Minecraft is a cultural phenomenon. The block-based exploration and crafting game was snapped up by Microsoft for $2.5 billion last year and has helped inspire competitors from giant toy companies like Lego.
Even the government is interested in building on Minecraft's success: The Department of Education is helping fund a project known as "Eco" that looks a lot like Minecraft, except with a few added twists: There's a looming ecological disaster and players must band together to make a community -- agreeing on laws and living in harmony with the environment.
If they fail, the world dies forever. Strange Loop Games, the company behind the game, describes it a "global survival game" and says failure results in "server-wide perma death."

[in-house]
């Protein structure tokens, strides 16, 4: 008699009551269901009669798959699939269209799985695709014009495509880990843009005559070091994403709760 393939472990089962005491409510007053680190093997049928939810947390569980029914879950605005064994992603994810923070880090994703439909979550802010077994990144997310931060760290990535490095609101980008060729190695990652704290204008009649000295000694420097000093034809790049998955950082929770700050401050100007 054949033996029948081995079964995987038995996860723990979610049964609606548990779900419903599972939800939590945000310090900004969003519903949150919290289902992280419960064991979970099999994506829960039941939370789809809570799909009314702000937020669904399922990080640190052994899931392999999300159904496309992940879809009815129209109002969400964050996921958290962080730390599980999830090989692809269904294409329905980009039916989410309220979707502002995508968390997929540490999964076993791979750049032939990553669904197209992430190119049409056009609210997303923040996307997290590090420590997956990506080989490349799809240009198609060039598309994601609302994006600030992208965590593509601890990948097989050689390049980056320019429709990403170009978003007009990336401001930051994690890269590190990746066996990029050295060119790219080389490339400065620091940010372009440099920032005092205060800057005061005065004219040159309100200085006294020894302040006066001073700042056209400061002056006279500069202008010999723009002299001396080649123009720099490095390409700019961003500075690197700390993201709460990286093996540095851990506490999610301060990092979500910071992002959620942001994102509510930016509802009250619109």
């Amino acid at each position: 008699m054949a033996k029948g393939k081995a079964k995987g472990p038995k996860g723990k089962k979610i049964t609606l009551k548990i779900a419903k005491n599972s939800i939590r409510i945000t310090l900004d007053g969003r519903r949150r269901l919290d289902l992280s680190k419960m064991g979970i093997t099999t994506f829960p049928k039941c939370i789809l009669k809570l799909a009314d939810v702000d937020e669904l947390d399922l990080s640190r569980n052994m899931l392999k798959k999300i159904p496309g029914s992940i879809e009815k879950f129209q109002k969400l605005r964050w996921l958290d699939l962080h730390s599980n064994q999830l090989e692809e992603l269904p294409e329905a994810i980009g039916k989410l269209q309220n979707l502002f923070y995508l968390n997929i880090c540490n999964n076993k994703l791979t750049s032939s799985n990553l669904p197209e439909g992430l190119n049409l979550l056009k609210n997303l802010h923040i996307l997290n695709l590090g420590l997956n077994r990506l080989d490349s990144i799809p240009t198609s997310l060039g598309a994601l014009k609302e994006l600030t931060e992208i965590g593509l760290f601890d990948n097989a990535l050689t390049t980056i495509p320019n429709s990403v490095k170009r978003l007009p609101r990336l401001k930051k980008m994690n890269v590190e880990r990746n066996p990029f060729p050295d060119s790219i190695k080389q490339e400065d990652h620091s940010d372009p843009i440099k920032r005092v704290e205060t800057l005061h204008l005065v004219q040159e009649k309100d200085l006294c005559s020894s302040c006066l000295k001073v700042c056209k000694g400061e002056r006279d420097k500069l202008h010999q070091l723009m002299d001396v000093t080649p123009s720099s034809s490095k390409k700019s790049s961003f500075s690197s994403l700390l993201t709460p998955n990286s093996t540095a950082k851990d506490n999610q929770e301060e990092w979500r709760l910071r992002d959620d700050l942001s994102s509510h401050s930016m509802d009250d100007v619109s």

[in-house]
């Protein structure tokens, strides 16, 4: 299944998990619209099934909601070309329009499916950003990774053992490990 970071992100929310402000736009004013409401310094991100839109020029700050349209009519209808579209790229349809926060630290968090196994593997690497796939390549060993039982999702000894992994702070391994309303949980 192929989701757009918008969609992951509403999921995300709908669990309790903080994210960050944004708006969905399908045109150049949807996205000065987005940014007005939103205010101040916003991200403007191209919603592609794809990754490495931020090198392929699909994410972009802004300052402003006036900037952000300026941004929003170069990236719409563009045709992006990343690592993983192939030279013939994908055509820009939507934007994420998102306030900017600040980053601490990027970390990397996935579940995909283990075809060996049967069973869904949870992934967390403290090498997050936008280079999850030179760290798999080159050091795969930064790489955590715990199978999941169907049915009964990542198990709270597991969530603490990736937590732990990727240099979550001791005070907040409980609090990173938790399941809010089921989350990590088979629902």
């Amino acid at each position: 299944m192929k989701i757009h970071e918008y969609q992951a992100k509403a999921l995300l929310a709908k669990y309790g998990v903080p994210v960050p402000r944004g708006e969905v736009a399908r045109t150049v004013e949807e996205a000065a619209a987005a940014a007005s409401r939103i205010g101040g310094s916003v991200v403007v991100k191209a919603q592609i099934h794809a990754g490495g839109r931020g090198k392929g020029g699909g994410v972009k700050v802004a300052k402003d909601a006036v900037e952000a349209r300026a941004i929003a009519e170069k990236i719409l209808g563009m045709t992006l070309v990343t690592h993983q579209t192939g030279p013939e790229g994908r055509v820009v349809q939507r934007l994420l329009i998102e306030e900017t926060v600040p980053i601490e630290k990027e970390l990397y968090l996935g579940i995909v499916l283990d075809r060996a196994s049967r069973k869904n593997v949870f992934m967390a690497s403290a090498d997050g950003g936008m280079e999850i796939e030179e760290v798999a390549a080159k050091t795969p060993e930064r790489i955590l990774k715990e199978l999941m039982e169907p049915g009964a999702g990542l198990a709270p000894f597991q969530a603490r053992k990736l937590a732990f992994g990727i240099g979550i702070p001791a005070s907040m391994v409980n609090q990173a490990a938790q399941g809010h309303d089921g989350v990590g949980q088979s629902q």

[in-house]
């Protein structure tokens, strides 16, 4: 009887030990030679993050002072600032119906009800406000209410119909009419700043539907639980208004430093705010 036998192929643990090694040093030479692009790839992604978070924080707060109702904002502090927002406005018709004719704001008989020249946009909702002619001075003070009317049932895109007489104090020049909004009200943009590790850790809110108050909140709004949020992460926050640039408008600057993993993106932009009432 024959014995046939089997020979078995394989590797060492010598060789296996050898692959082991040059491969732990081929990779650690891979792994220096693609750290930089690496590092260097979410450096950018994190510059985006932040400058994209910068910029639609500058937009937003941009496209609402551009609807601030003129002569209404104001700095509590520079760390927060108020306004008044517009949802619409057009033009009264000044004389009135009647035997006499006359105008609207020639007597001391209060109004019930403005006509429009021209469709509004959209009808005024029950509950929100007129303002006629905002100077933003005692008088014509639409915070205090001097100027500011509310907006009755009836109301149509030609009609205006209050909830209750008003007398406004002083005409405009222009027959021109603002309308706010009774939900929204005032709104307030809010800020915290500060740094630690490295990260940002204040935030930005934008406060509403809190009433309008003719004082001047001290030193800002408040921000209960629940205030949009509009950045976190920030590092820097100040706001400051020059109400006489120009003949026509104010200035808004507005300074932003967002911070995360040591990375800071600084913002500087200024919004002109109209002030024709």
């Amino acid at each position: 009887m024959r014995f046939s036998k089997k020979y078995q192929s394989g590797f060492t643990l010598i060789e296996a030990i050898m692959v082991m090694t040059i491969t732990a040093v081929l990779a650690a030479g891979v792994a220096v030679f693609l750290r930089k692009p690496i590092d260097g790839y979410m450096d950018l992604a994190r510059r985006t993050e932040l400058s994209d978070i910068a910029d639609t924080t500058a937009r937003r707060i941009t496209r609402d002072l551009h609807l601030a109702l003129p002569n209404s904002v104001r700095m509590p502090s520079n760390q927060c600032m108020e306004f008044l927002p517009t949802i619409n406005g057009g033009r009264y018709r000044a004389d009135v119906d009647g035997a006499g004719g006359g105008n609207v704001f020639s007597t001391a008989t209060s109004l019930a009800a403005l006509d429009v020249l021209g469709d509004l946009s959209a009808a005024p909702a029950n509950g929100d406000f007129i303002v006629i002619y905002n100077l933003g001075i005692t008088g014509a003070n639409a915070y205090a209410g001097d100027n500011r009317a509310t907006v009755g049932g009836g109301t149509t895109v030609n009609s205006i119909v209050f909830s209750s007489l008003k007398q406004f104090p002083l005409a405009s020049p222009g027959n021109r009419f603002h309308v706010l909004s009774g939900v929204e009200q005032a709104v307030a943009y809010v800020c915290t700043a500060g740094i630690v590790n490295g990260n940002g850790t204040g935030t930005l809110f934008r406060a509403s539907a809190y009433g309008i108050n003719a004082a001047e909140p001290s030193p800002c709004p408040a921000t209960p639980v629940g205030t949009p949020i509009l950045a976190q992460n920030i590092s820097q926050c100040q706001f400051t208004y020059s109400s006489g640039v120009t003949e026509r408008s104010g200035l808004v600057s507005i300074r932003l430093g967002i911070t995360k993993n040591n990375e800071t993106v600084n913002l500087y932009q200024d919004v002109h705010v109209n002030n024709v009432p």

Eco is designed to help teach middle school students about environmental science and was awarded a nearly $900,000 grant from the Department of Education last month. It has completed a test phase where 60 students in five classes tried it out, according to the grant contract. The prototype for that test run also received a DOE grant of around $150,000.
Here's what the game prototype looks like in action:
The latest grant will help build out new features, including a teacher dashboard, and let researchers figure out how effective the game is by collecting data on 150 students in 10 classrooms. Half of the classes will use the normal environmental teaching plan, while the other half will supplement the curriculum with Eco -- letting the developers see if the game actually helps boost students' understanding of ecology.
Minecraft itself is already used by some educators for things like building replicas of ancient Roman apartment buildings and teaching problem-solving.